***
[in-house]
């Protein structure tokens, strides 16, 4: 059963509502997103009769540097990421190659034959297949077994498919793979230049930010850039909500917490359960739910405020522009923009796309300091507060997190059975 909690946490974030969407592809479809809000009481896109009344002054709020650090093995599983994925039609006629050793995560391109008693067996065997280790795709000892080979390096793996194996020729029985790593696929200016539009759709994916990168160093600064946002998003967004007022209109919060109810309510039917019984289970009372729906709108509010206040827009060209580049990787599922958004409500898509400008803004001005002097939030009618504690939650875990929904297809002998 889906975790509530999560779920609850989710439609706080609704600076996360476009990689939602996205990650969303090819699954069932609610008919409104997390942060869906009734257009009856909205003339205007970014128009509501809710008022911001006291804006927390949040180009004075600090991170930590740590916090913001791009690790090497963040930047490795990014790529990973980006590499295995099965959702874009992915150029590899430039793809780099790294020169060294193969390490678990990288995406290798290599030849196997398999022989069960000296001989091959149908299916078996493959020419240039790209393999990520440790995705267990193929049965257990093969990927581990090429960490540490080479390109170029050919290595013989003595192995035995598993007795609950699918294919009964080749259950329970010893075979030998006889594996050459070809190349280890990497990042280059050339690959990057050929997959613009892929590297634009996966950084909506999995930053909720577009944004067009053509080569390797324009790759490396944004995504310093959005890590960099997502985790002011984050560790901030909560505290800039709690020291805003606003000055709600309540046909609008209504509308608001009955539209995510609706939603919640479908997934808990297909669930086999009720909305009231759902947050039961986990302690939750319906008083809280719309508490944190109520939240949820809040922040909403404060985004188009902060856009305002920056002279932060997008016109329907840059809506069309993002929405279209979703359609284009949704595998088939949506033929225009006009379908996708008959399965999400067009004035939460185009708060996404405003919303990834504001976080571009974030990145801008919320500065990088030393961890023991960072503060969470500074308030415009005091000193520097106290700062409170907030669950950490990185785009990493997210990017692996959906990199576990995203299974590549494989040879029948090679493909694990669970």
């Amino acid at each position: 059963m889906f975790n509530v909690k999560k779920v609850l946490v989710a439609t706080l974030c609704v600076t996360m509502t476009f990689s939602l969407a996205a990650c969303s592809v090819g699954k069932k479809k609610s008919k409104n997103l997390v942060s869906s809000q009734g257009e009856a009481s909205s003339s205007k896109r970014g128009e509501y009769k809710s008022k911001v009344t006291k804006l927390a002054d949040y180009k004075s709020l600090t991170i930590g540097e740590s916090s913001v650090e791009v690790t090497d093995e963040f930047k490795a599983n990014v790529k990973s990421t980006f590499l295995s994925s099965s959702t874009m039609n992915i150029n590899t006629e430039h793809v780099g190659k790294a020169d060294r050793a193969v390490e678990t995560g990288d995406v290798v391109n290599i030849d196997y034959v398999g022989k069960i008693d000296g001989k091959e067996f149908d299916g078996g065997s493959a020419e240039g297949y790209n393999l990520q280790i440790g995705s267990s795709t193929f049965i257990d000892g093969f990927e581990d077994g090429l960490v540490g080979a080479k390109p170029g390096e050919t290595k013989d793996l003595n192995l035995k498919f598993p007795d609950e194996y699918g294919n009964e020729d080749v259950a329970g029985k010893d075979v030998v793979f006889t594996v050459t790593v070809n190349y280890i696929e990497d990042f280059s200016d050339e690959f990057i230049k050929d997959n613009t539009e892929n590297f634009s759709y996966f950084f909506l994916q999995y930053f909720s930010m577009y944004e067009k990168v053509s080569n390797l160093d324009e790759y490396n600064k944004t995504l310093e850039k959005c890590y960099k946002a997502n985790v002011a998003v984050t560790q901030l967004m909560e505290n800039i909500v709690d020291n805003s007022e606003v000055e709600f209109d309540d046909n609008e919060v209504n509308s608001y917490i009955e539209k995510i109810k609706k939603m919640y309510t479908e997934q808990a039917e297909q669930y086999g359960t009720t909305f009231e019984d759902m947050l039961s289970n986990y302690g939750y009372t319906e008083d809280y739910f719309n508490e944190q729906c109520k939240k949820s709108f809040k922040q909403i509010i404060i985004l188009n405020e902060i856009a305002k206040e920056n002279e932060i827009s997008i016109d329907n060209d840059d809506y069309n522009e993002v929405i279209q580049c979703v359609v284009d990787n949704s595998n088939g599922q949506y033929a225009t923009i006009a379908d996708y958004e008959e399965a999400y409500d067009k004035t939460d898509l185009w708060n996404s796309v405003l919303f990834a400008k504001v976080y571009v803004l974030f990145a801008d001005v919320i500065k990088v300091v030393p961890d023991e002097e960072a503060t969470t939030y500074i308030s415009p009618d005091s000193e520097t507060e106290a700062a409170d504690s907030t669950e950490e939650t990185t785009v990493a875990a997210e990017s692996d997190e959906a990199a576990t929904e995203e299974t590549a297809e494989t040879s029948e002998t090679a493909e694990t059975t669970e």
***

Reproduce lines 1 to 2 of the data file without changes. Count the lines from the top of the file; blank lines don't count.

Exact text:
[in-house]
């Protein structure tokens, strides 16, 4: 059963509502997103009769540097990421190659034959297949077994498919793979230049930010850039909500917490359960739910405020522009923009796309300091507060997190059975 909690946490974030969407592809479809809000009481896109009344002054709020650090093995599983994925039609006629050793995560391109008693067996065997280790795709000892080979390096793996194996020729029985790593696929200016539009759709994916990168160093600064946002998003967004007022209109919060109810309510039917019984289970009372729906709108509010206040827009060209580049990787599922958004409500898509400008803004001005002097939030009618504690939650875990929904297809002998 889906975790509530999560779920609850989710439609706080609704600076996360476009990689939602996205990650969303090819699954069932609610008919409104997390942060869906009734257009009856909205003339205007970014128009509501809710008022911001006291804006927390949040180009004075600090991170930590740590916090913001791009690790090497963040930047490795990014790529990973980006590499295995099965959702874009992915150029590899430039793809780099790294020169060294193969390490678990990288995406290798290599030849196997398999022989069960000296001989091959149908299916078996493959020419240039790209393999990520440790995705267990193929049965257990093969990927581990090429960490540490080479390109170029050919290595013989003595192995035995598993007795609950699918294919009964080749259950329970010893075979030998006889594996050459070809190349280890990497990042280059050339690959990057050929997959613009892929590297634009996966950084909506999995930053909720577009944004067009053509080569390797324009790759490396944004995504310093959005890590960099997502985790002011984050560790901030909560505290800039709690020291805003606003000055709600309540046909609008209504509308608001009955539209995510609706939603919640479908997934808990297909669930086999009720909305009231759902947050039961986990302690939750319906008083809280719309508490944190109520939240949820809040922040909403404060985004188009902060856009305002920056002279932060997008016109329907840059809506069309993002929405279209979703359609284009949704595998088939949506033929225009006009379908996708008959399965999400067009004035939460185009708060996404405003919303990834504001976080571009974030990145801008919320500065990088030393961890023991960072503060969470500074308030415009005091000193520097106290700062409170907030669950950490990185785009990493997210990017692996959906990199576990995203299974590549494989040879029948090679493909694990669970």